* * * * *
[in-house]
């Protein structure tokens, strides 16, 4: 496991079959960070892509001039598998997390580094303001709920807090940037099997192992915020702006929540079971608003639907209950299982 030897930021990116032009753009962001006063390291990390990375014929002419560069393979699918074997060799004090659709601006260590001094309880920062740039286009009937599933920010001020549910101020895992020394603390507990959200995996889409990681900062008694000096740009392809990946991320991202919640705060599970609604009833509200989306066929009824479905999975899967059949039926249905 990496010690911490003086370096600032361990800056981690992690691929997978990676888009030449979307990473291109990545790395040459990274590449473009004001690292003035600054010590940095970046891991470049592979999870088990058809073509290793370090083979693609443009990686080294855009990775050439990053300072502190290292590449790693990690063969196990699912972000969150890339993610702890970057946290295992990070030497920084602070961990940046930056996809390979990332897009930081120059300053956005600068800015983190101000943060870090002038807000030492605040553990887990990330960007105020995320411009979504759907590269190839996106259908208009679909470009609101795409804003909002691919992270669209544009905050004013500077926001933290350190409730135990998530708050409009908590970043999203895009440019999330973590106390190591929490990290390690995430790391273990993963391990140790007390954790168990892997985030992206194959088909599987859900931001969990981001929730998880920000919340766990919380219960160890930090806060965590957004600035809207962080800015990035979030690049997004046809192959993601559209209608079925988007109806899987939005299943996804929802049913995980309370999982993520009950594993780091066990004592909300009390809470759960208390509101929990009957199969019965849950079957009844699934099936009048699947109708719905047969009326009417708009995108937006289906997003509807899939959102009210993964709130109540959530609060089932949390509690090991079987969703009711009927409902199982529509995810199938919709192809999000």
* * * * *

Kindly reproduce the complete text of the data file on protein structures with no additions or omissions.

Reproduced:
[in-house]
């Protein structure tokens, strides 16, 4: 496991079959960070892509001039598998997390580094303001709920807090940037099997192992915020702006929540079971608003639907209950299982 030897930021990116032009753009962001006063390291990390990375014929002419560069393979699918074997060799004090659709601006260590001094309880920062740039286009009937599933920010001020549910101020895992020394603390507990959200995996889409990681900062008694000096740009392809990946991320991202919640705060599970609604009833509200989306066929009824479905999975899967059949039926249905 990496010690911490003086370096600032361990800056981690992690691929997978990676888009030449979307990473291109990545790395040459990274590449473009004001690292003035600054010590940095970046891991470049592979999870088990058809073509290793370090083979693609443009990686080294855009990775050439990053300072502190290292590449790693990690063969196990699912972000969150890339993610702890970057946290295992990070030497920084602070961990940046930056996809390979990332897009930081120059300053956005600068800015983190101000943060870090002038807000030492605040553990887990990330960007105020995320411009979504759907590269190839996106259908208009679909470009609101795409804003909002691919992270669209544009905050004013500077926001933290350190409730135990998530708050409009908590970043999203895009440019999330973590106390190591929490990290390690995430790391273990993963391990140790007390954790168990892997985030992206194959088909599987859900931001969990981001929730998880920000919340766990919380219960160890930090806060965590957004600035809207962080800015990035979030690049997004046809192959993601559209209608079925988007109806899987939005299943996804929802049913995980309370999982993520009950594993780091066990004592909300009390809470759960208390509101929990009957199969019965849950079957009844699934099936009048699947109708719905047969009326009417708009995108937006289906997003509807899939959102009210993964709130109540959530609060089932949390509690090991079987969703009711009927409902199982529509995810199938919709192809999000």